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The Internal Auditor as Entrepreneur​

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The Center for Creative Leadership's website recently posted a blog titled "7 Competencies for Freelance Success." Yes, I hate listicles as much as you do and, yes, just like you, I click on them like a Pavlovian research animal when there is even a scintilla of a hint that they might contain information I can use.

In this case, there was more than a scintilla.

The author has presented some interesting and useful insights. But, as I read the piece, I quickly noticed that everything being said about freelancers also spoke directly to internal auditors.

Whaaaaaat??!! Freelancers and internal auditors???!!!!

You betcha. I have long believed that the really successful internal auditors are the ones who come to the profession with an entrepreneurial spirit. In fact, back in the 1990s, I posted internally for an open internal audit position with this headline "Entrepreneurs Wanted!" It definitely got some interesting (if not necessarily successful) responses. (Alas, that kind of thing happens when you try something different. But, as Alanis Morissette sang, "You love; you learn. You cry; you learn. You lose; you learn. You bleed; you learn. You scream; you learn." Which could be its own blog post — and maybe it will be some day — but let's get back to the subject at hand.)

My long-held belief is that, for internal auditors to be successful — particularly in this world of ever-more-demanding executives, behind-every-nook-and-cranny competitors, and moving-faster-than-a-speeding-bullet change — they must embrace the spirit of the freelancer/the entrepreneur/the consultant/the pioneer/the impresario/the crazy-who-jumps-off-cliffs-without-worrying-how-far-they'll-fall-or-what's-at-the-bottom/the whatever you want to call it (and my preference is entrepreneur, so I'm going to use that word from here on out). Internal auditors must be willing to vigilantly look for what is new, obsessively take chances, and unendingly surprise people with the services they provide.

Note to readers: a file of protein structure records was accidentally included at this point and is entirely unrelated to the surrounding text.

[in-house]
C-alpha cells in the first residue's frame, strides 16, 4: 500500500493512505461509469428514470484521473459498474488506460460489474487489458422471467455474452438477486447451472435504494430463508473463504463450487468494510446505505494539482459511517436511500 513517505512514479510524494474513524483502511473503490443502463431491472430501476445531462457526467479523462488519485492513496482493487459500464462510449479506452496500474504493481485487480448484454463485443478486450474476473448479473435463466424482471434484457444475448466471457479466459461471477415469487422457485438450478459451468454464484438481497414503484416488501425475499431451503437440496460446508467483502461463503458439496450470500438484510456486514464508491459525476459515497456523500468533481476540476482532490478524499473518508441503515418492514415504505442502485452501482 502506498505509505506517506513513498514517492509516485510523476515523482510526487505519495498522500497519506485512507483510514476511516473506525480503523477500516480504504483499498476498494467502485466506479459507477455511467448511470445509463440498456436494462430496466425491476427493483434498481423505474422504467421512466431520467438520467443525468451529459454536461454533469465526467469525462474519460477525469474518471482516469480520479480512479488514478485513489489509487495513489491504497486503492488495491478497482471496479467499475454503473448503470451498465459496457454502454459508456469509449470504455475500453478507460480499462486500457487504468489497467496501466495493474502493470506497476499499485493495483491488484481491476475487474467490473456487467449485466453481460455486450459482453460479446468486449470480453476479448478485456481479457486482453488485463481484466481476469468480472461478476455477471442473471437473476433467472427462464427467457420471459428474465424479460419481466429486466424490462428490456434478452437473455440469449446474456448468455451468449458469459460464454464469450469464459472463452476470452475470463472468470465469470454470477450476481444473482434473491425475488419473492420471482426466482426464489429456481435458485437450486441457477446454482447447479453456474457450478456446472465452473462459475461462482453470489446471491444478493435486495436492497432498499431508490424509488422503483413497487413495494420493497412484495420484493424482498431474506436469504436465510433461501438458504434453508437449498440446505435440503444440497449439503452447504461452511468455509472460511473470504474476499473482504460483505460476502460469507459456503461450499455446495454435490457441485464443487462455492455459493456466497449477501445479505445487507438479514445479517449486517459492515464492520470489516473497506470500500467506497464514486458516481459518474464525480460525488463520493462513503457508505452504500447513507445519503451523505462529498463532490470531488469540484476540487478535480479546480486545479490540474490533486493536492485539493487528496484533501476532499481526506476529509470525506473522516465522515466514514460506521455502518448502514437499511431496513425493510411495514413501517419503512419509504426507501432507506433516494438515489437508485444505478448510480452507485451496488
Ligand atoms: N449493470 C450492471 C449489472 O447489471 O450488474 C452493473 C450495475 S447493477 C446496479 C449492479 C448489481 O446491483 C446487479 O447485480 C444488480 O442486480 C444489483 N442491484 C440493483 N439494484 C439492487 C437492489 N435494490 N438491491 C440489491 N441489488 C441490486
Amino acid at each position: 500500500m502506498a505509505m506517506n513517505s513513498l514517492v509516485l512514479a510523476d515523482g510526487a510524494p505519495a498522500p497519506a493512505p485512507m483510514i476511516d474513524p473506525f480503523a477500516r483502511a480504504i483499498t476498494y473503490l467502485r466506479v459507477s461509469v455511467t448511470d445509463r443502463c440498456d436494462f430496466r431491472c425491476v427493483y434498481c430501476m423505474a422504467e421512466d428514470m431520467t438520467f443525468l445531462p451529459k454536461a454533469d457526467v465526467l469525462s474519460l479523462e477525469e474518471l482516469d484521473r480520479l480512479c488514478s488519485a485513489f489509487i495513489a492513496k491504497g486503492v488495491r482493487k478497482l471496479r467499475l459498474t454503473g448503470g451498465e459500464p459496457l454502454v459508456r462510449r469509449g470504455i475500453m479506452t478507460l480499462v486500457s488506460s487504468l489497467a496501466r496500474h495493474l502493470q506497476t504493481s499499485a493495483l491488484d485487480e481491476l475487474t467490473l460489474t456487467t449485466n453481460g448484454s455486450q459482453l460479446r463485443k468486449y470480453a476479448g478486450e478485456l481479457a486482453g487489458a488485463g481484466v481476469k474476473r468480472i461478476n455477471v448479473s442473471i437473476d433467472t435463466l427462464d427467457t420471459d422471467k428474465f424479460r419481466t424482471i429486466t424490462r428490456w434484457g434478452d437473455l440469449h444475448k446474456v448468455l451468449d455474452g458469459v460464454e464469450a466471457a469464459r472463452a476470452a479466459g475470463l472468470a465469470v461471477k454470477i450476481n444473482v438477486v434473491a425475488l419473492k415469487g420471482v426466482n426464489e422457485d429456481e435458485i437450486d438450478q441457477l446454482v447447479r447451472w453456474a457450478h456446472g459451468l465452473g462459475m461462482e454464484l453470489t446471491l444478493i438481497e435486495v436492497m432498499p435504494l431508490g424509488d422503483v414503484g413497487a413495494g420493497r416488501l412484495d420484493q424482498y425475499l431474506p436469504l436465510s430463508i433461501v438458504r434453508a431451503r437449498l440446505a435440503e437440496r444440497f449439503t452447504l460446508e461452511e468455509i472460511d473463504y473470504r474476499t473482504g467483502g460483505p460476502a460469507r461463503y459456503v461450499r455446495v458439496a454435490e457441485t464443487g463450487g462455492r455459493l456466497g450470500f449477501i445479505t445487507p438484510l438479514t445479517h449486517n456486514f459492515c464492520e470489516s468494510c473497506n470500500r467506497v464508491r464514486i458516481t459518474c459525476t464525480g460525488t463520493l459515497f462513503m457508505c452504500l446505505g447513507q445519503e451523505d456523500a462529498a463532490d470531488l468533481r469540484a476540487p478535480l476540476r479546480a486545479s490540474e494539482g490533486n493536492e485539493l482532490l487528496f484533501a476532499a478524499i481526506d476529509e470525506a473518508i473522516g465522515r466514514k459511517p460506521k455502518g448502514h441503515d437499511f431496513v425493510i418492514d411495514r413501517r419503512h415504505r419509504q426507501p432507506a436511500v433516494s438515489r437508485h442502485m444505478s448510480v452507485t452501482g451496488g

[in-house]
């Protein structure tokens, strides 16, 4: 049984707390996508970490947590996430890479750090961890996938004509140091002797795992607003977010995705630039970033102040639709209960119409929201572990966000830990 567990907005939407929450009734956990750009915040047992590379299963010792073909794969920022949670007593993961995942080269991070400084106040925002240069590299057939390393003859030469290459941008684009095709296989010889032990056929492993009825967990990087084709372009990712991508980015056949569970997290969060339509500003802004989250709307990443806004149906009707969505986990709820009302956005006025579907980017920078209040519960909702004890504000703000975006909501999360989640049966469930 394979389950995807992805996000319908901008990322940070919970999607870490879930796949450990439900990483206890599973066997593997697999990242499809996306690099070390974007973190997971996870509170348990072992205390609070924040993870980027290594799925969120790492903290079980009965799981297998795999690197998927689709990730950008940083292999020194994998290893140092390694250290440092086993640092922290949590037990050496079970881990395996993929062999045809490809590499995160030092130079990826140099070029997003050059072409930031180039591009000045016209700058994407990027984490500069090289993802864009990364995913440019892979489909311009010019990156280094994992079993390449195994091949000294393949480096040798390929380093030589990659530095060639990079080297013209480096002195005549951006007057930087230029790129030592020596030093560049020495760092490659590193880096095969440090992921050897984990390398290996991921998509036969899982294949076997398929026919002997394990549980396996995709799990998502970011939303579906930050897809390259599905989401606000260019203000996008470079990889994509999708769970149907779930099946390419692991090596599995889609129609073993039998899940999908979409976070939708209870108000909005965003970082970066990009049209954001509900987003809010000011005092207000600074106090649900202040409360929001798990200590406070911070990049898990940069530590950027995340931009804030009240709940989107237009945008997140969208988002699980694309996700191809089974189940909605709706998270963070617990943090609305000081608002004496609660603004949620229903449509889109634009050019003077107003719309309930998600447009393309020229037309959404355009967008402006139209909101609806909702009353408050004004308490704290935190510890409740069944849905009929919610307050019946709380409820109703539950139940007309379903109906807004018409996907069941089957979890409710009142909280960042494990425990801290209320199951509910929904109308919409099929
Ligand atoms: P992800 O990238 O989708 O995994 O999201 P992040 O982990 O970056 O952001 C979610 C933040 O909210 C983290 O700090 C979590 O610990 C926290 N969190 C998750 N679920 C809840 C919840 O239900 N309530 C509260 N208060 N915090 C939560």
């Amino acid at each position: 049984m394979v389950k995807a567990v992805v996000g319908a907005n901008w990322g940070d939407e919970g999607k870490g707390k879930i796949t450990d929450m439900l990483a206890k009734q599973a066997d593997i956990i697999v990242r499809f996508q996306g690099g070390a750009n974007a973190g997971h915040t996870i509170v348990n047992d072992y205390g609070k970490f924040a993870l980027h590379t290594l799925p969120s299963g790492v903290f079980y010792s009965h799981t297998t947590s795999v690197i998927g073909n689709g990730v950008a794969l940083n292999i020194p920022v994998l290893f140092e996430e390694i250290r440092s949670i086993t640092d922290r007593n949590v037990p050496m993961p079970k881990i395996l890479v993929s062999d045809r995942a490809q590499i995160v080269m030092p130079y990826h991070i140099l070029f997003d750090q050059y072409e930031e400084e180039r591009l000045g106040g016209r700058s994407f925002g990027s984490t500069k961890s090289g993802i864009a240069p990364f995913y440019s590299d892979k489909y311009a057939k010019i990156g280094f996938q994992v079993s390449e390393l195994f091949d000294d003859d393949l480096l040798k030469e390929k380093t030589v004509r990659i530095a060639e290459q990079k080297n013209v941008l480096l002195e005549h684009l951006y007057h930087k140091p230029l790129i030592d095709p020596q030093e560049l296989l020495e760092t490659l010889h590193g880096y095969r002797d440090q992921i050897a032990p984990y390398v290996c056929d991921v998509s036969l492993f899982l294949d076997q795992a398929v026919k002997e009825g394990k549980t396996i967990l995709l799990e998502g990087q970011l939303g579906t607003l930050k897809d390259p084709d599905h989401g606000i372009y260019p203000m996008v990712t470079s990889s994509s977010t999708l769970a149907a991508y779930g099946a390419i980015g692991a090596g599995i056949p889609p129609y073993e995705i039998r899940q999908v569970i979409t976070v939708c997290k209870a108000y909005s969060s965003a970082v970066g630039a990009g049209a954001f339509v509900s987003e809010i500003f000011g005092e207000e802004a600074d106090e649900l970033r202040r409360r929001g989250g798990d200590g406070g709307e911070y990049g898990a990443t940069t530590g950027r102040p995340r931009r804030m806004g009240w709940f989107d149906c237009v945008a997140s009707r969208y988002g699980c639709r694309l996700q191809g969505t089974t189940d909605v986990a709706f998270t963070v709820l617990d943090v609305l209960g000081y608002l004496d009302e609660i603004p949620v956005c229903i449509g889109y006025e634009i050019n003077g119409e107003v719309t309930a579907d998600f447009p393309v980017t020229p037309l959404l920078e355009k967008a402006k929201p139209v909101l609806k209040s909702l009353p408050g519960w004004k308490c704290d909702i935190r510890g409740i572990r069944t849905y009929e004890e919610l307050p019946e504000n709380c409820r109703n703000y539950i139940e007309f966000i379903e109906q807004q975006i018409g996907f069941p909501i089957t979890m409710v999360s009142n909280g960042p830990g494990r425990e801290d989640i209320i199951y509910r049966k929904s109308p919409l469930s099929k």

And as proof that the life of an entrepreneur is the life of an internal auditor, let's go back that article.

It starts with the three distinct challenges entrepreneurs can expect to encounter. Those challenges are eerily similar to some fundamental challenges faced by all internal audit departments.

1. "Setting a clear direction for themselves in a career that is distinguished by 'fuzziness and fog.'"

If you don't think we are a profession that is sometimes perceived through fuzziness and fog, just try asking your customer what, exactly, it is that internal audit does. And to make it a little scarier, ask the internal auditors. And then, for a true fright, ask yourself. Now, with a full appreciation of that "fuzziness and fog," can you further explain your "clear direction"? Which leads to ...

2. "Clearly framing the value they deliver to clients so that their talents are recognized and put to use."

We throw around the phrase "added value," but I'm not convinced we understand the original value we provide, let alone how we are now adding to that value. Can you articulate that value without using buzzwords like "assurance" and "mitigation" and "controls" and "risk"? (And, yes, those are all buzzwords. Don't believe me? Ask your clients what those words mean and see if it even comes close to what you think they mean.) And, once that value is framed, we have to find a way to make sure our clients understand the underlying talent we bring to the table and the unexpected deliverables we can provide.

3. "Building a diverse web of relationships to provide guidance, support, inspiration, and opportunity."

Internal auditors are useless without our contacts and relationships. Without a web of confidants and partners, we are powerless to understand what is going wrong, what is going right, and what might be potentially going wrong or right in the future. And it is those relationships that further allow us to spread our message throughout the organization, help the organization be successful, and (to borrow a buzz phrase) be an incubator of talent for the organization.

All the above should go a long way toward convincing you that internal auditors face the same challenges as entrepreneurs. And it should be further evidence that the response to those challenges requires an entrepreneurial mindset.

In my next post, I'll talk about the competencies that were listed in the article and how these so very closely mirror the ones we want to see in our audit departments.

Until then, a little homework. Read through the article and, everywhere you see the word "freelancer," replace it with "internal auditor." See what you think.​

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